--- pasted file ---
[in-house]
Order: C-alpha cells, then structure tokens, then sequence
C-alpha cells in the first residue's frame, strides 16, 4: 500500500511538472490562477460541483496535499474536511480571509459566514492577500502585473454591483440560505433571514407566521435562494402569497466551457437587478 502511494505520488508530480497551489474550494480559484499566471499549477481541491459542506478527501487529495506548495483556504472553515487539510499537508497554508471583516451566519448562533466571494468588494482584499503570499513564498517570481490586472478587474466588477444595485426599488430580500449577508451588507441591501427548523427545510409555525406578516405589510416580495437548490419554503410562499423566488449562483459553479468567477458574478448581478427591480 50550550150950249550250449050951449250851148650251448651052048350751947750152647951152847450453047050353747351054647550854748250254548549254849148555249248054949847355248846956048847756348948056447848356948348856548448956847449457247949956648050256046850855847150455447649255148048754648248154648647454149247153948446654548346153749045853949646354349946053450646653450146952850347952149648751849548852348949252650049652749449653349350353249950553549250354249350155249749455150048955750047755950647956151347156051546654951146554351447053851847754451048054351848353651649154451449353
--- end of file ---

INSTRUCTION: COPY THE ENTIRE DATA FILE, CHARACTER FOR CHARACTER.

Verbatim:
[in-house]
Order: C-alpha cells, then structure tokens, then sequence
C-alpha cells in the first residue's frame, strides 16, 4: 500500500511538472490562477460541483496535499474536511480571509459566514492577500502585473454591483440560505433571514407566521435562494402569497466551457437587478 502511494505520488508530480497551489474550494480559484499566471499549477481541491459542506478527501487529495506548495483556504472553515487539510499537508497554508471583516451566519448562533466571494468588494482584499503570499513564498517570481490586472478587474466588477444595485426599488430580500449577508451588507441591501427548523427545510409555525406578516405589510416580495437548490419554503410562499423566488449562483459553479468567477458574478448581478427591480 50550550150950249550250449050951449250851148650251448651052048350751947750152647951152847450453047050353747351054647550854748250254548549254849148555249248054949847355248846956048847756348948056447848356948348856548448956847449457247949956648050256046850855847150455447649255148048754648248154648647454149247153948446654548346153749045853949646354349946053450646653450146952850347952149648751849548852348949252650049652749449653349350353249950553549250354249350155249749455150048955750047755950647956151347156051546654951146554351447053851847754451048054351848353651649154451449353